The paleopagan relationship between mankind and Godkind is based around the social contract that man will give blood and Gods will give favours in return. Based on the existence of such a contract between hominēs necantēs men who kill and Diī Sanguisūgantēs Gods who drink blood, we have to assume that men and Gods are interdependent and complementary, i.e. men and Gods have a symbiotic relationship. After all, like men crave meat, Gods crave blood; men and the Gods are a match made in nature, while both components they need are conveniently derived from the same source, namely living organisms, which they can, then, divide fairly. The Gods fulfill hopes and wishes for mankind, which mankind can otherwise not achieve; men for their part give the life force of creatures to the Gods so that their power and longevity increases. Mankind plays an active role in the increasing power and longevity of the Gods; a similar theme may be seen in stories where humans befriend vampires, become accomplices in the lifestyle of the vampires, and thus help the vampires on their heroic — though morally ambivalent — journey, increasing their power and pethaps even positively influencing their longevity.

Vampires are considered magical beings; for they are capable of supernatural things. The close association between vampire and magician may, for instance, be observed in the Latin concept of strīx, which may mean witch or vampire. In the traditional pagan worldview, the Gods are capable of granting the wishes of their worshippers precisely because They are Sorcerer-Vampires, i.e. blood-drinking beings endowed with magical or supernatural powers. Vanpires are not only beings of otherworldly magic, but also of wrath and revenge and all that these powerful human qualities entail. Not unlike what the Dutch saying “ik kan je bloed wel drinken” implies, there is an element of wrath and revenge in blood sacrifice; it is a way of bringing about justice and order.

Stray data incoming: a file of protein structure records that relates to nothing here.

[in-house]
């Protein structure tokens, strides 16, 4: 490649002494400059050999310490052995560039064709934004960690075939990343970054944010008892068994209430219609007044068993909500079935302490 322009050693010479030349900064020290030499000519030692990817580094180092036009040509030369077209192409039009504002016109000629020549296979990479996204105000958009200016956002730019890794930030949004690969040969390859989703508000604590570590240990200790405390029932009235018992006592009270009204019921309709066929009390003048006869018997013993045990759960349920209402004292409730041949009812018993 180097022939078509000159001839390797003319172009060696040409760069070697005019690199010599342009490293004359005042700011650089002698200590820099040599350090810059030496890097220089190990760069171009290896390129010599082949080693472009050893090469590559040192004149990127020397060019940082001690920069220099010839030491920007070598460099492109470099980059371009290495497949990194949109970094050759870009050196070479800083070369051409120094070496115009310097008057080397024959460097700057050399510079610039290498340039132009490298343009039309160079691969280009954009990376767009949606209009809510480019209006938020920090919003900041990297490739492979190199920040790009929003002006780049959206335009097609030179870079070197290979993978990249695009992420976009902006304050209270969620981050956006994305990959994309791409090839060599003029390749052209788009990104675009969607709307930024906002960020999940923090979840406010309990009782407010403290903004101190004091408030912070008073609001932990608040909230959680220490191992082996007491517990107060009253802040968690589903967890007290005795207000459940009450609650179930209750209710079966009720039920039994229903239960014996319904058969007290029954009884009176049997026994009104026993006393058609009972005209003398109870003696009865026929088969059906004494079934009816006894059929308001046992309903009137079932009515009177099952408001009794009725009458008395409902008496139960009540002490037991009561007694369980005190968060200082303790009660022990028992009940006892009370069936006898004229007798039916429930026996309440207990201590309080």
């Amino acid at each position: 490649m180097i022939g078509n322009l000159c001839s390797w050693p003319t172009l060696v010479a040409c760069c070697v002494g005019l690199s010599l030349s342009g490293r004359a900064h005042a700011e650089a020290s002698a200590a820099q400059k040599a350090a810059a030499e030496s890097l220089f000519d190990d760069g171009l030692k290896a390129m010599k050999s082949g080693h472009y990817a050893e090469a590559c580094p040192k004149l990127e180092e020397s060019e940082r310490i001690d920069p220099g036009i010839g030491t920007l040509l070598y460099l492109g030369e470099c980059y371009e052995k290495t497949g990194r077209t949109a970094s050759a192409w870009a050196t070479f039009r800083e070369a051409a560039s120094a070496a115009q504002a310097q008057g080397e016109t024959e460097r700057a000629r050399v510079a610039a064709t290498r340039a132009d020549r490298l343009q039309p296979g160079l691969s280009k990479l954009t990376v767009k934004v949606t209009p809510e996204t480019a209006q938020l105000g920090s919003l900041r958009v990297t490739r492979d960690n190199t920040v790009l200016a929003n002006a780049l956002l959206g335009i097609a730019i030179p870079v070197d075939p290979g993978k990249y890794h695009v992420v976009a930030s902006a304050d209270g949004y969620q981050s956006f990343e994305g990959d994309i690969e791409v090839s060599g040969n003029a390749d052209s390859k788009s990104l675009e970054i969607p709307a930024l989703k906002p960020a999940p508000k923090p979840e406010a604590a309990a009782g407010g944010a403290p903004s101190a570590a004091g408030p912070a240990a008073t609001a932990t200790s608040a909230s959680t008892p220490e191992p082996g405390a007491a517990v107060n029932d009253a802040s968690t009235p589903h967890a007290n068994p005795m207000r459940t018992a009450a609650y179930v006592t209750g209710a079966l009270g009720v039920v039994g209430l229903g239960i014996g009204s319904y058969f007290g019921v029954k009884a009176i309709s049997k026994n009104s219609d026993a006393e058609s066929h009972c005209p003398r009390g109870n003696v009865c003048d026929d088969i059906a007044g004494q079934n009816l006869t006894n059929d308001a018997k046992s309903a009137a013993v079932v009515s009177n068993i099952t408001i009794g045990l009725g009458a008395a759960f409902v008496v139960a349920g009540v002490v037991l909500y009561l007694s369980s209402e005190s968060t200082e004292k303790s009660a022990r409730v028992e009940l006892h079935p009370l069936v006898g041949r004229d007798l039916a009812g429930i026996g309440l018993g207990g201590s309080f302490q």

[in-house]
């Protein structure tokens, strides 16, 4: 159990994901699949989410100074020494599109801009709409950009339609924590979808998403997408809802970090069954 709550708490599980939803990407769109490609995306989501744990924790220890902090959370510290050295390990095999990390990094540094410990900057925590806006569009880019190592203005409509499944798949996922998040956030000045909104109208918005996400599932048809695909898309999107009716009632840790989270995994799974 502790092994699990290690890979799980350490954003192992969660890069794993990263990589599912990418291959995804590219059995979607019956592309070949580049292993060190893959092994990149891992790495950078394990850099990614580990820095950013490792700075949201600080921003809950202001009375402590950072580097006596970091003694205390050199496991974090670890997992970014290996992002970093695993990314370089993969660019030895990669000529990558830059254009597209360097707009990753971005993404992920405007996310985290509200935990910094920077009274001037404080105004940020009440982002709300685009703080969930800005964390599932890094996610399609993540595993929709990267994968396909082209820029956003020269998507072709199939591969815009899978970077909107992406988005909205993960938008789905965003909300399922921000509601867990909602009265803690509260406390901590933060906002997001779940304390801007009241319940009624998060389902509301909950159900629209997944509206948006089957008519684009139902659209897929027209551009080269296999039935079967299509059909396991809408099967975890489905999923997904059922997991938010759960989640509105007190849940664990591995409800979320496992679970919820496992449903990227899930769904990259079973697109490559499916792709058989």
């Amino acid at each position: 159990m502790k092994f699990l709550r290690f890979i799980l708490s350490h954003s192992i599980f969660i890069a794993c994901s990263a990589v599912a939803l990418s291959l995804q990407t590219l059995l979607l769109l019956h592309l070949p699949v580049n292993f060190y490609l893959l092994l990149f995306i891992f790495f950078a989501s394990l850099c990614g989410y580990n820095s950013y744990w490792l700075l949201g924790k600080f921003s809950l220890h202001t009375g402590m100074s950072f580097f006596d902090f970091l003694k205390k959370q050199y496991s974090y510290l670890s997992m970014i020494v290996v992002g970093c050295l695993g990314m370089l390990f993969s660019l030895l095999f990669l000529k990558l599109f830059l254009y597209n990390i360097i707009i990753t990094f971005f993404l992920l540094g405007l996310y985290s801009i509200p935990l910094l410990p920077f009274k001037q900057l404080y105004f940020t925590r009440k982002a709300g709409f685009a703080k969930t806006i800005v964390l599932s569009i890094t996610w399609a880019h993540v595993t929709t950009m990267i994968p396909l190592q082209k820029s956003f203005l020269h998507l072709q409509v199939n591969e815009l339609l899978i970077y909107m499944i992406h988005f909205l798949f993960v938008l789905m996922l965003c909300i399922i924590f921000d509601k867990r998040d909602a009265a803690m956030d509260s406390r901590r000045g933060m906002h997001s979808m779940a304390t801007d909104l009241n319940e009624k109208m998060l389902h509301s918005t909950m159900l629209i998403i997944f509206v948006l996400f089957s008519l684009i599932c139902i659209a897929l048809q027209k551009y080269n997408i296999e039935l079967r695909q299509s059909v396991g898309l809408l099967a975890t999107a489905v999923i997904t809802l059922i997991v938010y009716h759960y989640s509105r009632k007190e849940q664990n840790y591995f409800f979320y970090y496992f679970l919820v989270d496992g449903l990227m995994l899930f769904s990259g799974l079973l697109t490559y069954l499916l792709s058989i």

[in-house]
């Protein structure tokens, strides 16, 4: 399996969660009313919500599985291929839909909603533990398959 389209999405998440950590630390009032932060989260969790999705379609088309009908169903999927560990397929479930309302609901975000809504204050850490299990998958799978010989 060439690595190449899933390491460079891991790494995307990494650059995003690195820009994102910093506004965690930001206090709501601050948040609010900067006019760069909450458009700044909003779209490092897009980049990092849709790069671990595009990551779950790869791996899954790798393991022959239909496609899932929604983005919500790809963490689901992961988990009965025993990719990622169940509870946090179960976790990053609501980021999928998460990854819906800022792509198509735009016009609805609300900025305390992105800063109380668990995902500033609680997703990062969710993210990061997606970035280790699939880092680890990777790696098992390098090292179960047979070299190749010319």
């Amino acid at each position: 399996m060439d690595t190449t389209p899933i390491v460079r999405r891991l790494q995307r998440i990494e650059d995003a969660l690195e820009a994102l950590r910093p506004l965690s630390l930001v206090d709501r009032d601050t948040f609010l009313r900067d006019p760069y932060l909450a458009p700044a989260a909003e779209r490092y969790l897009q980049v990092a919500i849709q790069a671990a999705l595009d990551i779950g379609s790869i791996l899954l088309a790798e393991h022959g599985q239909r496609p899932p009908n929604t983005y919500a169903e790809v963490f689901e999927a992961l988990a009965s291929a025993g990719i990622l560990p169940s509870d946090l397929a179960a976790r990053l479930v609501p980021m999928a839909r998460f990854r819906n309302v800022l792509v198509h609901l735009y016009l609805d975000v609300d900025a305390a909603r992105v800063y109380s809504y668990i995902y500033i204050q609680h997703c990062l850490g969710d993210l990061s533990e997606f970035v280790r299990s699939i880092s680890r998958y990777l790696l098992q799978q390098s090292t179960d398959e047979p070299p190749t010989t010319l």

While the vampire is the symbol of wrath, revenge, death, and the resulting sense of justice and order, Othin derives His power from His fury as He is the very embodiment of wrath, He is connected with the undead called the Einhęrjar and in this role, He is known as the Father of the Slain, and we must also not forget He is the father of revenge, namely in the form of His sons called Váli and Víðarr who shall avenge Baldr, Othin’s son, and Othin Himself respectively at the end of time; Othin may consequently be analysed as the Vampire-God par excellence, whilst He embodies very typical symbolic traits of vampires, and having gained this insight, we may analyse the All-Father, the Rēx Deōrum King of the Gods, as the Lord of Vampire-Gods. Wrath, revenge, death, which are traditionally expected to result in justice and order, are ritualised in the form of blood sacrifice, which is called blót in Old Norse and blōt in Anglo-Saxon. The blót/blōt-accepting Gods are therefore associated with wrath, revenge, death, justice and order. The blood-sacrificing relationship with the Gods is thus about maintaining the order of the universe, and thereby maintaining order in human society, lest it descend into total chaos and depravity.

In conclusion, the Eurasians, including the Germanic peoples, traditionally worship Divine Sorcerer-Vampires or Sorcerer-Vampire-Gods, and therefore they naturally turn to offering blood to the Divine. During sacrificial rites, they are transferring to the Gods what we call libbenskrêft in Shire Frisian, levenskracht in Dutch and Lebenskraft in German and in return for this magnificent favour, they expect the fulfillment of their wishes. The Germanic blót/blōt is, not unlike its other Eurasian counterparts, a traditionally bloody affair; it is a natural exchange between Vampire-Gods and men. Gift-giving is a Germanic tradition for building friendship, as suggested by Othin in stanza 42 of Havamal in the Elder Edda, and what more appropriate gift is there than to give blood to a Divine Being that drinks blood? Will man not wish to give blood to a Divine Being when he knows that the Divine Being with superhuman and magical powers is a vampire and that the aforementioned Being can fulfill man’s most intimate desires? Since paleopagans know the Gods intimately, they give gifts which are appropriate for the Gods; it is implicitly assumed that the Gods consume blood, and the paleopagans do not need to call their Gods vampires in order to know this, but we may use that concept in order to analyse what is going on and understand why blood is required for the proper worship of the Forn Goð Ancient Gods.